Hunter-Reay took advantage of Will Power’s engine issues on the start to immediately jump into second, and stalked pole sitter and leader Josef Newgarden from there, often staying within only a couple car lengths of his gearbox.

Dixon, meanwhile, had a tougher chore after qualifying a disappointing 12th. Further, he was starting in the same lane as Will Power, and when Power had engine issues when the green flag waved, Dixon was one of several drivers who was swamped in the aftermath.

Scott Dixon had to come from deep in the field on Sunday’s KOHLER Grand Prix. Photo: IndyCar

However, as is his style, he quietly worked his way forward, running sixth after the opening round of pit stops, and then working his way up to third after the second round of stops.

It all meant that, after Lap 30, Newgarden, Hunter-Reay, and Dixon were nose-to-tail at the front, with the latter two in position to challenge for the win.

Yet, neither was able to do so. Hunter-Reay never got close enough to try to pass Newgarden, while Dixon couldn’t do so on either Hunter-Reay or Newgarden. And, neither driver went longer in their final stint – Dixon was actually the first of that group to pit, doing so on Lap 43, with Hunter-Reay and Newgarden pitting together one lap later.

And Newgarden pulled away in the final stint, winning by over three seconds, leaving Hunter-Reay and Dixon to finish second and third.

It was a somewhat bitter pill to swallow, with Hunter-Reay noting that he felt like he had enough to challenge for a win.

“I felt like we had the pace for (Newgarden), especially in the first two stints,” he asserted. “I really felt like it was going to be a really good race between us. Whether it be first, second, third, fourth stint – I didn’t know when it was going to come.”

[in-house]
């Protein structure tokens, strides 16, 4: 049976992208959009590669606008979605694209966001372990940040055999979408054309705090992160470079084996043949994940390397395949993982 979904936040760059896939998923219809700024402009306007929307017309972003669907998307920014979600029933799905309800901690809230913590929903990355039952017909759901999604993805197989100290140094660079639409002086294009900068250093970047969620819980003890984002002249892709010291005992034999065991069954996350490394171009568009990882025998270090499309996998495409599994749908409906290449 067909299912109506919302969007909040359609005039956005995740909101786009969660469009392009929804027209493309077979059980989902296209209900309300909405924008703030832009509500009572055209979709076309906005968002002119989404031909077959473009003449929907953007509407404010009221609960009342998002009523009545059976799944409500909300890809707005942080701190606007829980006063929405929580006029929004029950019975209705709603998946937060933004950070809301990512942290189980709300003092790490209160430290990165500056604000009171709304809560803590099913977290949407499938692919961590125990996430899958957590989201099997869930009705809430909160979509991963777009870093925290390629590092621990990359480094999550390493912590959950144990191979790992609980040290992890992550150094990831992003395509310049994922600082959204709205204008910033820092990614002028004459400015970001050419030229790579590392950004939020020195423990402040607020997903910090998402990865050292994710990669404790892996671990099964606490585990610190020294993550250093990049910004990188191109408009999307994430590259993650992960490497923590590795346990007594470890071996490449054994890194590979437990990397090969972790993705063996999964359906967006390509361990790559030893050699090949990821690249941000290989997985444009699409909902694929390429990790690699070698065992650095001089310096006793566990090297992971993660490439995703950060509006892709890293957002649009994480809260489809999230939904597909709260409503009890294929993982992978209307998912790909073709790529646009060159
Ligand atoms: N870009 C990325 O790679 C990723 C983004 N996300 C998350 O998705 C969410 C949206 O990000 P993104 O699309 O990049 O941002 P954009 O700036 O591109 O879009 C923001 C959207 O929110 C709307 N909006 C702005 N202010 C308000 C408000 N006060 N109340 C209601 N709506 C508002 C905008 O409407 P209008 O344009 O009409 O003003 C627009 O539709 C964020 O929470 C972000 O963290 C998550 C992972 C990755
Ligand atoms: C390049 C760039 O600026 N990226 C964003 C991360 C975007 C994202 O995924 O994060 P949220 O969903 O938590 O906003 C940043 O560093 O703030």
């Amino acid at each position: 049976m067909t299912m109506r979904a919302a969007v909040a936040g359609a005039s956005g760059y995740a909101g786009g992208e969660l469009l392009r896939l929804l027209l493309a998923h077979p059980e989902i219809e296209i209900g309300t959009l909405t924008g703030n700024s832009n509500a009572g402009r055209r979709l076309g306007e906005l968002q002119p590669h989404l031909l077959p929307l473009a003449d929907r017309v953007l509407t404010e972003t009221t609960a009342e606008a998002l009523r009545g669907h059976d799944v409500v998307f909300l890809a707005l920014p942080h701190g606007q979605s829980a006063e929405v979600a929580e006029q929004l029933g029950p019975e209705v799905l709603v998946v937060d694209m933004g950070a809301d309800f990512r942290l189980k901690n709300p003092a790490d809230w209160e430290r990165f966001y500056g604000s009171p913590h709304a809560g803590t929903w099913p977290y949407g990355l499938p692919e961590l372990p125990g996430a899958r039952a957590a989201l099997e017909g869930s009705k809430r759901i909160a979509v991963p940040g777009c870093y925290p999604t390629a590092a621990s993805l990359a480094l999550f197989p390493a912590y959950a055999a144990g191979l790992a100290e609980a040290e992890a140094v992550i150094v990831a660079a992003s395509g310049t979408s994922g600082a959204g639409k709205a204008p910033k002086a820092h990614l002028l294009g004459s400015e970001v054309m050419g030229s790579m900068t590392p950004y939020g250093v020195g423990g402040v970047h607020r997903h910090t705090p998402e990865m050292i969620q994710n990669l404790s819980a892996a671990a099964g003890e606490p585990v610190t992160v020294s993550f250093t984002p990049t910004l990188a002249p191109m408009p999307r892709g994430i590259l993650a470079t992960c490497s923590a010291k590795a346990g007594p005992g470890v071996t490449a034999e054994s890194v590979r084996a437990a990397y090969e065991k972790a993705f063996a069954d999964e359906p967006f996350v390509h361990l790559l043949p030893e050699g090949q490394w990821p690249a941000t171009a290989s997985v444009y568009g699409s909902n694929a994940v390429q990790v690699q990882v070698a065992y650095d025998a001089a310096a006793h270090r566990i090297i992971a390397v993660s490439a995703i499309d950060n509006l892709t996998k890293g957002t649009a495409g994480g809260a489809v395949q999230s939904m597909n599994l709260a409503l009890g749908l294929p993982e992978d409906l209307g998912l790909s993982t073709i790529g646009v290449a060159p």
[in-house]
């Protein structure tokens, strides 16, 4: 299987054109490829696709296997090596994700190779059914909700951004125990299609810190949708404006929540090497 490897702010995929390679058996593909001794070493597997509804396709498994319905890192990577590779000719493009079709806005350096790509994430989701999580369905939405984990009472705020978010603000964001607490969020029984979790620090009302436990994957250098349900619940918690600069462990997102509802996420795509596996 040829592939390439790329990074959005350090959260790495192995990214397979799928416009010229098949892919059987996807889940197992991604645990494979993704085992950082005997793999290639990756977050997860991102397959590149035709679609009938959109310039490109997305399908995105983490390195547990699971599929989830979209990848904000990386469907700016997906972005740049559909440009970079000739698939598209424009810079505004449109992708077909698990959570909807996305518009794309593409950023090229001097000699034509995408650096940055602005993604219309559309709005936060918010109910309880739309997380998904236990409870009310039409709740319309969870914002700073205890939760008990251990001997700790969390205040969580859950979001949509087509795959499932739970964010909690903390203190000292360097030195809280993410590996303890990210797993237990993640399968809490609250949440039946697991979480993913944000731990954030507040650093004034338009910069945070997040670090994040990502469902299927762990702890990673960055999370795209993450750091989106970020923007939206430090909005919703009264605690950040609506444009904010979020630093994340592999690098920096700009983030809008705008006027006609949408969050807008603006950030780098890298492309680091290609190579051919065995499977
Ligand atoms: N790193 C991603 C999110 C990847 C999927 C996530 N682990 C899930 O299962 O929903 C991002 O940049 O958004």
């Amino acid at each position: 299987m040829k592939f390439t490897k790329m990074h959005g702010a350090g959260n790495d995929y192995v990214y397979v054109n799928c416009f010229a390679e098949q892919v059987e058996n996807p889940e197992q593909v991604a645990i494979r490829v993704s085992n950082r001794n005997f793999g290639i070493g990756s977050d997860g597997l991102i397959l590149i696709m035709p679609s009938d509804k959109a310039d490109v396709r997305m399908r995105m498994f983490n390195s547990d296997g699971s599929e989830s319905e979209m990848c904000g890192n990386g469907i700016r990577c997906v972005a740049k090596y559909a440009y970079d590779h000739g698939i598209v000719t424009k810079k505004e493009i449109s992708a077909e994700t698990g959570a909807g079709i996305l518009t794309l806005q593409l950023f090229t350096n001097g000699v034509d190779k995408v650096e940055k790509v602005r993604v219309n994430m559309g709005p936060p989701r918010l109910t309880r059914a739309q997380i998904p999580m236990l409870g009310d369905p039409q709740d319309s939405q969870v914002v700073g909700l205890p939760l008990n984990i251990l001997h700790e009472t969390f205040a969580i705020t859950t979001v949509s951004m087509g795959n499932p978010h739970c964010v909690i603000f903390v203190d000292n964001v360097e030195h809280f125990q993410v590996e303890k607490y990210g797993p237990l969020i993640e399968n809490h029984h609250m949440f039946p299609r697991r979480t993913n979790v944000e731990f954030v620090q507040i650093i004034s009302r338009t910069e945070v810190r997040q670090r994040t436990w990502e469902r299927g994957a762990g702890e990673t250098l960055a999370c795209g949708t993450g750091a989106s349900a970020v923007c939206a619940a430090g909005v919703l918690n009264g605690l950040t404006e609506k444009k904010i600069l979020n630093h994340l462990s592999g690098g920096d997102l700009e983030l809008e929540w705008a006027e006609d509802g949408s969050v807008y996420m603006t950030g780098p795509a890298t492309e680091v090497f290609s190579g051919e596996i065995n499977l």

He added that, if he could do it over again, he would have been more aggressive and tried to pass Newgarden in the opening stint.

“In hindsight, I should have pressured him a bit more in the first stint,” Hunter-Reay lamented. “We were focused on a fuel number at the time. Unfortunately that Penske fuel number comes into play, can’t really go hard.”

Dixon, meanwhile, expressed more disappointment in the result, asserting that qualifying better would have put him in a possibly race-winning position.

“I think had we started a little further up, we could have had a good shot at trying to fight for the win today,” he expressed.

The disappointment for Dixon also stems from the knowledge that his No. 9 PNC Bank Honda had the pace to win, especially longer into a run.

“The car was pretty good on the long stint,” he asserted. “I think for us the saving grace was probably the black tire stint two. We closed a hefty gap there. We were able to save fuel early in the first stint, which enabled us to go a lap longer than everybody, had the overcut for the rest of the race.

“I think speed-wise we were right there. Had a bit of a crack at Hunter-Reay on his out lap on the last stint there, but cooked it too much going into (Turn 14), got a bit loose, lost momentum. That would have been really the only chance of passing him.”

Dixon remains in the championship lead, however, by 45 points, while Hunter-Reay moved up to second, tied with Andretti Autosport teammate Alexander Rossi.